Klumker field becomes a headache for city park supervisor
STEAMBOAT SPRINGS — For generations Klumker field has been the venue for countless baseball games, the stage for adult softball teams in search of titles and one of the biggest reasons so many people flock to Howelsen Hill each summer.
But, more recently, the field, which was built sometime in the 1970s or early ’80s, has become a source of headaches for Ernie Jenkins, parks supervisor for the city of Steamboat Springs.
“Because of the amount of play we get there the conditions on the field have just kind of deteriorated over the years,” Jenkins said. “We had just real poor drainage. We had real poor quality of grass turf growing out there and more rainout than on any other field.”
All of that is expected to change next year, however, thanks to Mid-America Sports Construction from Lee’s Summit, Missouri. The company has been contracted to renovate Klumker Field as part of the 2019 Ballfield Improvement Capital Improvement Project.
“They are completely renovating the field for us with new sod, new infield, new warning track, new irrigation and some infield drains,” Jenkins said. “We are confident that we are going to have a brand new field and it’s going to be great for local leagues and all the tournaments that we have.”
The $218,000 to fund the project is result of a joint effort between the city of Steamboat and Triple Crown Sports. Each year, the city contributes $75,000 to the fund, and Triple Crown Sports adds another $15,000 to be used to make improvements to local playing fields, including those at Howelsen, Ski Town Park, Emerald Park and at the Steamboat Springs Middle School in Strawberry Park.
In the past, the money has been used to replace all the field lights, backstops, home-run fencing, irrigation systems, drainage systems and to repair and improve the dugouts. Jenkins said that some money was also used to improve the field at the middle school that is also used to host Triple Crown events.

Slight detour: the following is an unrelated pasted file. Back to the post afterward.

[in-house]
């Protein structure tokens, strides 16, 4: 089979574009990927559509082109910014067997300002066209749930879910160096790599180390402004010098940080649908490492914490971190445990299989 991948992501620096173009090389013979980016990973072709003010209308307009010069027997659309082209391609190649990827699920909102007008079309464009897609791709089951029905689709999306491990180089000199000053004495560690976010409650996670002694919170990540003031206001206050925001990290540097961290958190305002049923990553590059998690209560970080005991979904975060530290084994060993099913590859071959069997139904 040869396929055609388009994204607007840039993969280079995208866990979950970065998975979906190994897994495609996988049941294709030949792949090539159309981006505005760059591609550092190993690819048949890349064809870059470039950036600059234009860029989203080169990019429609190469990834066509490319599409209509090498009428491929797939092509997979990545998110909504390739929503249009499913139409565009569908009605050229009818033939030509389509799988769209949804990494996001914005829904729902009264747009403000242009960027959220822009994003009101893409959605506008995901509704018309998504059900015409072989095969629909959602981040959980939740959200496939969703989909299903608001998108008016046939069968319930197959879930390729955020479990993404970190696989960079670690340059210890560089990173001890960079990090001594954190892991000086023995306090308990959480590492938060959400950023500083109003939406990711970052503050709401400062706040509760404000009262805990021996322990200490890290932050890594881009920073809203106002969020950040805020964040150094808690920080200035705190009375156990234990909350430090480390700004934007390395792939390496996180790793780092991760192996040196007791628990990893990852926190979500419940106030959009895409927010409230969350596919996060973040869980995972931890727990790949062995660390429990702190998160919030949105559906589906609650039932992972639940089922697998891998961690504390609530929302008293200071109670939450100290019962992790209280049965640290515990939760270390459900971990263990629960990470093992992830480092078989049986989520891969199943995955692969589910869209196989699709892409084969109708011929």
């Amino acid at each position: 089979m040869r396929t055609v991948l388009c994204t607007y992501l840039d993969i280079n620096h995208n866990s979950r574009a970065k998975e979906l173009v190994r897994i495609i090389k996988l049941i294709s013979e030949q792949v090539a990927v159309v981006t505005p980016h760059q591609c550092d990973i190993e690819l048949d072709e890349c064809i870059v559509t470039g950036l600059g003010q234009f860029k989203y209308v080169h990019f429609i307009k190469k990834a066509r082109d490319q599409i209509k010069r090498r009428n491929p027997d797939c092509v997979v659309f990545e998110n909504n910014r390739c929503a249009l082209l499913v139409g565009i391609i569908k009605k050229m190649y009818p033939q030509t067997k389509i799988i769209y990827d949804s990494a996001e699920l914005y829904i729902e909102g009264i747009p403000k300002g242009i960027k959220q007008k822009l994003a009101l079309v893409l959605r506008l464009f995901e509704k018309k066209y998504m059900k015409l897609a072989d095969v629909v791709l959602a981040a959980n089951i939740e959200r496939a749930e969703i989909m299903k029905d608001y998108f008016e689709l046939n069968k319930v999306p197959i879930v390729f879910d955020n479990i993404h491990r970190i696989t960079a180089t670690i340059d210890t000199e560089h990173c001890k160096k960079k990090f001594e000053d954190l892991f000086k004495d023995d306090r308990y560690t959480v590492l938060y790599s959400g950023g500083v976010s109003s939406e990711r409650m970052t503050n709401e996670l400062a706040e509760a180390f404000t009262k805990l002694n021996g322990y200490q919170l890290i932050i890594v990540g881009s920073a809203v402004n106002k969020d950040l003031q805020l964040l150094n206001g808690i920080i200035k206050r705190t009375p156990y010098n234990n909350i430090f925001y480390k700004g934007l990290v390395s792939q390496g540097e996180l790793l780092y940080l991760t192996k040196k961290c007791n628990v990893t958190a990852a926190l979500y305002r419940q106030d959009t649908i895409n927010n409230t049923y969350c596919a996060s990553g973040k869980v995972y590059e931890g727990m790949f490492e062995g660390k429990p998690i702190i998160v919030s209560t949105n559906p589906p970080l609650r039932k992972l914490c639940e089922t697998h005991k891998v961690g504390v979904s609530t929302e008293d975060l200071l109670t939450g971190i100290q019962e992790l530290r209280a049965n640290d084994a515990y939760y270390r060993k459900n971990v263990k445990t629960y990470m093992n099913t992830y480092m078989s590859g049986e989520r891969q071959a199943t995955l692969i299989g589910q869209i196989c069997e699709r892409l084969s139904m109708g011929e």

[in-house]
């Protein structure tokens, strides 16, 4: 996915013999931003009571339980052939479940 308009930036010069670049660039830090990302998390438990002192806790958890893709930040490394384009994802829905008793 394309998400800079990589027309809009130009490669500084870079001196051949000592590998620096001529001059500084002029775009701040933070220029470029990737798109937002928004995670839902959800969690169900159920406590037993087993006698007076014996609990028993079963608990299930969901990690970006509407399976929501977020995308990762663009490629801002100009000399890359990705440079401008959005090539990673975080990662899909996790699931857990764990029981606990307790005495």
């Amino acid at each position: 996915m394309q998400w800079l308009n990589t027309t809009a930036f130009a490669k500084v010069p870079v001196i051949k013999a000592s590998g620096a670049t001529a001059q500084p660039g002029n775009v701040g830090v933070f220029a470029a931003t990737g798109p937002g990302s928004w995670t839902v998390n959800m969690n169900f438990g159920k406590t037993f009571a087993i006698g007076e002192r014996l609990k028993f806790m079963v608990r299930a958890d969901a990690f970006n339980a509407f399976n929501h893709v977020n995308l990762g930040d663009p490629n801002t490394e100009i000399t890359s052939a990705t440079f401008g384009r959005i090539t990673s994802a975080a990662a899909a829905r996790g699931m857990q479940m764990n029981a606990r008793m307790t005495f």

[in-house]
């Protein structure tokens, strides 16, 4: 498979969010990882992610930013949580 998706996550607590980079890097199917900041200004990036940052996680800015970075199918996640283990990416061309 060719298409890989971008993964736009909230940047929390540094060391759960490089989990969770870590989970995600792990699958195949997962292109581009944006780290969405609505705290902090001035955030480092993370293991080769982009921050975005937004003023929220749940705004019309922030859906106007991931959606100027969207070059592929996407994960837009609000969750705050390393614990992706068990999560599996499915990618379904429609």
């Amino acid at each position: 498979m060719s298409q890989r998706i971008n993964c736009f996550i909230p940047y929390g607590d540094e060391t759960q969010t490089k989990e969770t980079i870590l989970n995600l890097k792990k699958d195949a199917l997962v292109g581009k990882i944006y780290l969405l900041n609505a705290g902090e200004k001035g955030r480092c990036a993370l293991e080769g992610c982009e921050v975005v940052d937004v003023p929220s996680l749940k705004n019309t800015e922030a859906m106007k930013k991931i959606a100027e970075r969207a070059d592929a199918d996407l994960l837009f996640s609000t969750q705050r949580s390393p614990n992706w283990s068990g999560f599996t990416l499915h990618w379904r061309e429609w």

Jenkins said that for the past couple years the city has held back some of the funds so that Klumker could be improved.
That work began last week and is expected to be completed by the end of October. The new sod for the outfield is expected to be laid early next week, so that the new grass has some time to grow in this fall before temperatures drop. Crews will then move on to the infield, which will be leveled using a laser, and new drainage will be added.
“We could not start on this project until after our local leagues were done, and after all the events were done,” Jenkins explained. “Their goal is to get the sod laid first, and that will give us a couple of weeks, we hope, of warm weather to root the sod. Then, while we are growing in the sod, they will finish the infield and the warning track.”
Jenkins said that Mid-America Sports Construction has a long resume that includes professional sports stadiums and NCAA athletic field stadiums all over the country.
“We were really pleased that they also do little jobs for parks and recreation departments and school districts,’’ Jenkins said.
The last time the city has renovated an athletic field, according to Jenkins, was Whistler Park in 2008.
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